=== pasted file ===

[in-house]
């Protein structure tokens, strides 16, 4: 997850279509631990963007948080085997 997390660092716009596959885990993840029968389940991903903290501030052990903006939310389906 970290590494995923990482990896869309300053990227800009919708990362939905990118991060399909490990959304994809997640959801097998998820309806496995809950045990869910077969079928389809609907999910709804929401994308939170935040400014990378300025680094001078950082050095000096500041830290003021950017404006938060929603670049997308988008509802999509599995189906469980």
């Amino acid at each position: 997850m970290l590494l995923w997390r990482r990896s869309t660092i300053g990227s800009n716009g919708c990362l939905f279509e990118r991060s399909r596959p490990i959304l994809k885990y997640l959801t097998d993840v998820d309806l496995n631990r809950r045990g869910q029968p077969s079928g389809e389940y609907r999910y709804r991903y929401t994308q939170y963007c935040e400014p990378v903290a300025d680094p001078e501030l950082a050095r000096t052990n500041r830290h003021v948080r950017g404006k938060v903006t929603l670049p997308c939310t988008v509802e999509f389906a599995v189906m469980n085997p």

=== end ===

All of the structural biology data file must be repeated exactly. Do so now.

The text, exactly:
[in-house]
């Protein structure tokens, strides 16, 4: 997850279509631990963007948080085997 997390660092716009596959885990993840029968389940991903903290501030052990903006939310389906 970290590494995923990482990896869309300053990227800009919708990362939905990118991060399909490990959304994809997640959801097998998820309806496995809950045990869910077969079928389809609907999910709804929401994308939170935040400014990378300025680094001078950082050095000096500041830290003021950017404006938060929603670049997308988008509802999509599995189906469980």
């Amino acid at each position: 997850m970290l590494l995923w997390r990482r990896s869309t660092i300053g990227s800009n716009g919708c990362l939905f279509e990118r991060s399909r596959p490990i959304l994809k885990y997640l959801t097998d993840v998820d309806l496995n631990r809950r045990g869910q029968p077969s079928g389809e389940y609907r999910y709804r991903y929401t994308q939170y963007c935040e400014p990378v903290a300025d680094p001078e501030l950082a050095r000096t052990n500041r830290h003021v948080r950017g404006k938060v903006t929603l670049p997308c939310t988008v509802e999509f389906a599995v189906m469980n085997p």